It seems that any other awareness campaign that happens in October gets overshadowed by Breast Cancer Awareness. I don't know of all of the awareness campaigns for October, but I do know besides Down Syndrome Awareness, it is also Domestic Violence Awareness.
Even though this evolved from the first Day of Unity in Oct 1981, it still seems to be something that is not often spoken about or brought out in the public light. It is still one of those issues people just don't like to talk about. It's an ugly topic, no doubt about it. It's not easy to bring the subject up if you suspect someone of being abused, and it's not easy to admit if you are being abused.
The National Coalition Against Domestic Violence has many resources, information, and ways to get help. There is also a trailer for a powerful documentary called Private Violence: Why Didn't She Leave?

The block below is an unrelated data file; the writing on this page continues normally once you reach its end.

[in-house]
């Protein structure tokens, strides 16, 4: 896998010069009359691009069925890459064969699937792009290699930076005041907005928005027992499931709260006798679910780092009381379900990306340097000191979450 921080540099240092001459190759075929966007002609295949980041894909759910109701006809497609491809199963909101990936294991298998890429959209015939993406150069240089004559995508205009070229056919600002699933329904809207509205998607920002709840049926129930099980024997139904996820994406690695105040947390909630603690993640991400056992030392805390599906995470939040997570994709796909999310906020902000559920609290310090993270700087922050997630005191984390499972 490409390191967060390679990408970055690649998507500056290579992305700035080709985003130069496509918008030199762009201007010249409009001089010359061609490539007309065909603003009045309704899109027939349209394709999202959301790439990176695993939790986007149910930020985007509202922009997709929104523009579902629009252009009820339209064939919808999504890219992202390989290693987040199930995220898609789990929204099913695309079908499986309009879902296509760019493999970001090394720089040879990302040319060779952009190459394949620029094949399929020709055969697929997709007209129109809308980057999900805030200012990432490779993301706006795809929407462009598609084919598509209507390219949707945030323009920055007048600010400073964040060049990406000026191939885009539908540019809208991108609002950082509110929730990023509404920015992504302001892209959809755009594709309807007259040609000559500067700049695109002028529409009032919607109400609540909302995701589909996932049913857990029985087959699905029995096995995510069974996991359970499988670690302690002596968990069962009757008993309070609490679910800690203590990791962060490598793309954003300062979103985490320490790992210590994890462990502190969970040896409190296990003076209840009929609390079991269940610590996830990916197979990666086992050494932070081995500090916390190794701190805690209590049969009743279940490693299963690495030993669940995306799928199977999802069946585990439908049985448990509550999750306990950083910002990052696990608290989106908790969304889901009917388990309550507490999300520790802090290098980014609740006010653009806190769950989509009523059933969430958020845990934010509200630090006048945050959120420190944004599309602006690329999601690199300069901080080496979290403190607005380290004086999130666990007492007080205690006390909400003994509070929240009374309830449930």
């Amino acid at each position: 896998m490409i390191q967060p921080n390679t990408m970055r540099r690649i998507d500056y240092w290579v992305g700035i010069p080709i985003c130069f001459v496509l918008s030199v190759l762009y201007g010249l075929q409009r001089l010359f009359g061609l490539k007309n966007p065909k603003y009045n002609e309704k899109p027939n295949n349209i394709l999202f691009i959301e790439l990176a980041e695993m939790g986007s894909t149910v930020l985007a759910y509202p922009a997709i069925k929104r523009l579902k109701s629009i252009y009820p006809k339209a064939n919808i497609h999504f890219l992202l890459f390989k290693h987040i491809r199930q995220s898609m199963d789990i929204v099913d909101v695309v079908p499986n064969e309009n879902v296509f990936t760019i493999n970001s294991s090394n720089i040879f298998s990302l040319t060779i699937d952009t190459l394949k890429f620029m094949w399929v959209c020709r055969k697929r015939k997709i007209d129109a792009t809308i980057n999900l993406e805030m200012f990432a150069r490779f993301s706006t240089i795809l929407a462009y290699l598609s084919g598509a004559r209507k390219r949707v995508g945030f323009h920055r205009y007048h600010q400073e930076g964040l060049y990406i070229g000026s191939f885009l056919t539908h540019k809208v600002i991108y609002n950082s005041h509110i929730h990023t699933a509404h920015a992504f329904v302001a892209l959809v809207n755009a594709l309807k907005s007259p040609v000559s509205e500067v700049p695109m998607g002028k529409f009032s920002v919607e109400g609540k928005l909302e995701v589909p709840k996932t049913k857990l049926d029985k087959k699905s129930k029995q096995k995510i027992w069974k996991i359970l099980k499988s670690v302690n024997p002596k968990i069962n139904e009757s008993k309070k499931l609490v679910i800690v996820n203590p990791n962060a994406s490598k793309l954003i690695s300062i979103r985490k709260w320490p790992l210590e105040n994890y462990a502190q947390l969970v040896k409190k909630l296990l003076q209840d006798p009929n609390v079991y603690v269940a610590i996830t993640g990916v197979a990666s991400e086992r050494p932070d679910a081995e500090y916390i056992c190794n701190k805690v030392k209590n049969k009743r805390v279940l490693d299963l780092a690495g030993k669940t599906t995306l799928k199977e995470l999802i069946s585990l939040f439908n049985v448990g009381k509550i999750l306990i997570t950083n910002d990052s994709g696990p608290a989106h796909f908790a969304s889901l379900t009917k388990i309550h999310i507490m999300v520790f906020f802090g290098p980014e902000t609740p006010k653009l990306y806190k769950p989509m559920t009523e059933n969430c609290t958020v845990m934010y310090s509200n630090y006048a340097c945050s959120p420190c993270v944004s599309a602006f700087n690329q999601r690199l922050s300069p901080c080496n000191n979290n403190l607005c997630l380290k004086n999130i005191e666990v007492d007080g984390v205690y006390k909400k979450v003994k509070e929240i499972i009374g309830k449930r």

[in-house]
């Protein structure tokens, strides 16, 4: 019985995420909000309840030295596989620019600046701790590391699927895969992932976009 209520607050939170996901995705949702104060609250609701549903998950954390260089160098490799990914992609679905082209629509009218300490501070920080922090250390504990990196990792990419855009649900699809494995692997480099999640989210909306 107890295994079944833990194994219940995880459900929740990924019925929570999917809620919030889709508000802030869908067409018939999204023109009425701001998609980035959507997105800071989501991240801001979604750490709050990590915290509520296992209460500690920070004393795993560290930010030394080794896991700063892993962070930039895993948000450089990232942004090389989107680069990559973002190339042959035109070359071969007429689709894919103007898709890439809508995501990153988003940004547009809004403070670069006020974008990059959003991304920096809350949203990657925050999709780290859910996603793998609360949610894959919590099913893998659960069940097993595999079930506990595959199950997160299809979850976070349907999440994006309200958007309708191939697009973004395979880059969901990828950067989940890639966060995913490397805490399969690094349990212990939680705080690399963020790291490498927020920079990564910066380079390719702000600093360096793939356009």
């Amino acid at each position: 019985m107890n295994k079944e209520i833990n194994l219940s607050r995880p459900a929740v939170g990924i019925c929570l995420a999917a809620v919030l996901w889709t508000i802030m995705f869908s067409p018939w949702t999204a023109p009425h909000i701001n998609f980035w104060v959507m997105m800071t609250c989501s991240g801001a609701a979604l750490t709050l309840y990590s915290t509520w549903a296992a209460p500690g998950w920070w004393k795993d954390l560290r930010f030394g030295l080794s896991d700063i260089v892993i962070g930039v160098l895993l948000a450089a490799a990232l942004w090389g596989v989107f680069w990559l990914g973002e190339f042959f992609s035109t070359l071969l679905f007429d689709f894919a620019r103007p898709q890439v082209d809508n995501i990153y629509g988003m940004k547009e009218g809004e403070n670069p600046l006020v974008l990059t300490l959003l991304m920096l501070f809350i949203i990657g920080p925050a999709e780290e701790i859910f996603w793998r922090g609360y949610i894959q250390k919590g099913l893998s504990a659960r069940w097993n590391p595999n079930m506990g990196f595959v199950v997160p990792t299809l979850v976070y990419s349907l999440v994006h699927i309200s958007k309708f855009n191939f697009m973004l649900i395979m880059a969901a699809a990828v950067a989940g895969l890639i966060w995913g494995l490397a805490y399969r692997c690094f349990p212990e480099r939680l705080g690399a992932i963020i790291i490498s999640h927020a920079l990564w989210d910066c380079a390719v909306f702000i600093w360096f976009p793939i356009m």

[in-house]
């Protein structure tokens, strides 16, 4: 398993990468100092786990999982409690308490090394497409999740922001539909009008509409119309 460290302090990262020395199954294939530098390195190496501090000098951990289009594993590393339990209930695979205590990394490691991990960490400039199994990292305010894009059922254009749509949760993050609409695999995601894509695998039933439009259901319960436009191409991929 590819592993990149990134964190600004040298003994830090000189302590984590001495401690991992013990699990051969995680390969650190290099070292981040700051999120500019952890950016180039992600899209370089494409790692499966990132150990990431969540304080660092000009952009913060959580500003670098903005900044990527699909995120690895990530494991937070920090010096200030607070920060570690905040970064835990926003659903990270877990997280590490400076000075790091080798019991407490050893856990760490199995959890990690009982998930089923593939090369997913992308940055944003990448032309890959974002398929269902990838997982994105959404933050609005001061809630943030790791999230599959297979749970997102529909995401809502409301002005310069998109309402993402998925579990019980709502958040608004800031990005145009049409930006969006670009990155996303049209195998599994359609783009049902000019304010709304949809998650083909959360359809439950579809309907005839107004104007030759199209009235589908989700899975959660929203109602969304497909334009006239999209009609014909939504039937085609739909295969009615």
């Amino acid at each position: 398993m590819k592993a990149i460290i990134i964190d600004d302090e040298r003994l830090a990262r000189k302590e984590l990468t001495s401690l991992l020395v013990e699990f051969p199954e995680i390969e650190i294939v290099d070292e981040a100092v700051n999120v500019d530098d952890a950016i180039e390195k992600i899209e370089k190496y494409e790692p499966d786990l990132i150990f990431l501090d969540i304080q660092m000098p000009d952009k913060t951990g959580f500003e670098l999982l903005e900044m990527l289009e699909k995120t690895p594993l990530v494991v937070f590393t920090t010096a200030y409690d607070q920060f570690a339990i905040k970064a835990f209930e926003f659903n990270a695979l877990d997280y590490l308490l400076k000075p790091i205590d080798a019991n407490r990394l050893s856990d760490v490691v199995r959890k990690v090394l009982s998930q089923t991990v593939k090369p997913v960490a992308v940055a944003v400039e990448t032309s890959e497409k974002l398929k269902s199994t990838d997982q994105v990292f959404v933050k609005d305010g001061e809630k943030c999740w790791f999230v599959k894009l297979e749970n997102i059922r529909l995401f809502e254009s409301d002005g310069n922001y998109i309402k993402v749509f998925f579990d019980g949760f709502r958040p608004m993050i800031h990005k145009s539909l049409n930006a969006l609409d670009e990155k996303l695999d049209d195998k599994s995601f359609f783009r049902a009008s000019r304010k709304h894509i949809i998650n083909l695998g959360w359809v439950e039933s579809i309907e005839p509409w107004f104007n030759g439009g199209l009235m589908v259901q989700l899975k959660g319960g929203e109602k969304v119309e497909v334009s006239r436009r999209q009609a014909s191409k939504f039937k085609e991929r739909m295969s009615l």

According to a few stats I've read recently:
- 1 in 4 women have experienced domestic violence
- nearly 3 out of 4 Americans know someone who is or who has been a victim of domestic violence
- an average of 3 women in the United States lose their lives every day as a result of domestic violence
Pretty sobering statistics. While those all reflect what happens to women, domestic violence can and does happen to men as well.
I am one of those 1 in 4 who have experienced domestic violence in a relationship.
It happened around 15 years ago. I don't dwell on it anymore. That seems like another lifetime to me now. I've moved on. We've both moved on. We've both remarried and last I heard he has 5 boys. I certainly hope that means he changed his ways and learned some coping strategies with anger management classes.
What I experienced wasn't as extreme as what some woman experience, but I know it can help to read about some one's story. To read about something you might have went through, or are going through, and know you're not alone ... even though every story is different.
Here is my story that I first posted 5 years ago.